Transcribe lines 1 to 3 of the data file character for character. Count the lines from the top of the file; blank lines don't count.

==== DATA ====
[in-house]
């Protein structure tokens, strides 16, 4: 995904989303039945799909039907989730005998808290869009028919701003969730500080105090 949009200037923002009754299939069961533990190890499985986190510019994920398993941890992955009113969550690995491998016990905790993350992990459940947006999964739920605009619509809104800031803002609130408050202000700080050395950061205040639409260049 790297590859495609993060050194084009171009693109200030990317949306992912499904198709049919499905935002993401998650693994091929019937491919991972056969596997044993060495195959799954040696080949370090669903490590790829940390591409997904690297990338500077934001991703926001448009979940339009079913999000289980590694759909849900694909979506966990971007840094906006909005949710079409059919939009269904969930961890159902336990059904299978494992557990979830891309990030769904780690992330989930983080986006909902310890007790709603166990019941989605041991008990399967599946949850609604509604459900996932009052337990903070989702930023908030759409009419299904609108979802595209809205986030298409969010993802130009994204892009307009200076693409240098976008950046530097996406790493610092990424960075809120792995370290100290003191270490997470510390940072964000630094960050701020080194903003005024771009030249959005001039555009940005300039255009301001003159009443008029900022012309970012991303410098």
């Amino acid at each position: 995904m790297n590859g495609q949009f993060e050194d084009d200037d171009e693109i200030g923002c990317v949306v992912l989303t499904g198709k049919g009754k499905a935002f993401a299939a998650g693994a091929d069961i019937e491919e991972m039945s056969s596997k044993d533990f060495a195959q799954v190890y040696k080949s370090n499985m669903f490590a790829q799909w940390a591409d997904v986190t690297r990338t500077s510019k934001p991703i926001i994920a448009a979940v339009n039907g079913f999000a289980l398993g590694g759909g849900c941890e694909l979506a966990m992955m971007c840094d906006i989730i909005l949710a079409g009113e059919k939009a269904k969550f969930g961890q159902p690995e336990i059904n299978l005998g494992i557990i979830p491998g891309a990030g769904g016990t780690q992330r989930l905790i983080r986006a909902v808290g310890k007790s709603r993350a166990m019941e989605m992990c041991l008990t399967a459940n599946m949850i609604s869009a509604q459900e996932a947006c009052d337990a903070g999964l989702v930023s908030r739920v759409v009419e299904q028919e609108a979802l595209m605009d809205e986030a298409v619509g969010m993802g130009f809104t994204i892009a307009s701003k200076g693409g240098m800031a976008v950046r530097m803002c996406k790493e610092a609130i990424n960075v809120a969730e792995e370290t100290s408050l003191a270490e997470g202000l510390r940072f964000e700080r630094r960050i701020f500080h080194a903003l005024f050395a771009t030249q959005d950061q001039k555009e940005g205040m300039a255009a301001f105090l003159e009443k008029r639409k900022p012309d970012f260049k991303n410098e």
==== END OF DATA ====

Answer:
[in-house]
């Protein structure tokens, strides 16, 4: 995904989303039945799909039907989730005998808290869009028919701003969730500080105090 949009200037923002009754299939069961533990190890499985986190510019994920398993941890992955009113969550690995491998016990905790993350992990459940947006999964739920605009619509809104800031803002609130408050202000700080050395950061205040639409260049 790297590859495609993060050194084009171009693109200030990317949306992912499904198709049919499905935002993401998650693994091929019937491919991972056969596997044993060495195959799954040696080949370090669903490590790829940390591409997904690297990338500077934001991703926001448009979940339009079913999000289980590694759909849900694909979506966990971007840094906006909005949710079409059919939009269904969930961890159902336990059904299978494992557990979830891309990030769904780690992330989930983080986006909902310890007790709603166990019941989605041991008990399967599946949850609604509604459900996932009052337990903070989702930023908030759409009419299904609108979802595209809205986030298409969010993802130009994204892009307009200076693409240098976008950046530097996406790493610092990424960075809120792995370290100290003191270490997470510390940072964000630094960050701020080194903003005024771009030249959005001039555009940005300039255009301001003159009443008029900022012309970012991303410098």
């Amino acid at each position: 995904m790297n590859g495609q949009f993060e050194d084009d200037d171009e693109i200030g923002c990317v949306v992912l989303t499904g198709k049919g009754k499905a935002f993401a299939a998650g693994a091929d069961i019937e491919e991972m039945s056969s596997k044993d533990f060495a195959q799954v190890y040696k080949s370090n499985m669903f490590a790829q799909w940390a591409d997904v986190t690297r990338t500077s510019k934001p991703i926001i994920a448009a979940v339009n039907g079913f999000a289980l398993g590694g759909g849900c941890e694909l979506a966990m992955m971007c840094d906006i989730i909005l949710a079409g009113e059919k939009a269904k969550f969930g961890q159902p690995e336990i059904n299978l005998g494992i557990i979830p491998g891309a990030g769904g016990t780690q992330r989930l905790i983080r986006a909902v808290g310890k007790s709603r993350a166990m019941e989605m992990c041991l008990t399967a459940n599946m949850i609604s869009a509604q459900e996932a947006c009052d337990a903070g999964l989702v930023s908030r739920v759409v009419e299904q028919e609108a979802l595209m605009d809205e986030a298409v619509g969010m993802g130009f809104t994204i892009a307009s701003k200076g693409g240098m800031a976008v950046r530097m803002c996406k790493e610092a609130i990424n960075v809120a969730e792995e370290t100290s408050l003191a270490e997470g202000l510390r940072f964000e700080r630094r960050i701020f500080h080194a903003l005024f050395a771009t030249q959005d950061q001039k555009e940005g205040m300039a255009a301001f105090l003159e009443k008029r639409k900022p012309d970012f260049k991303n410098e």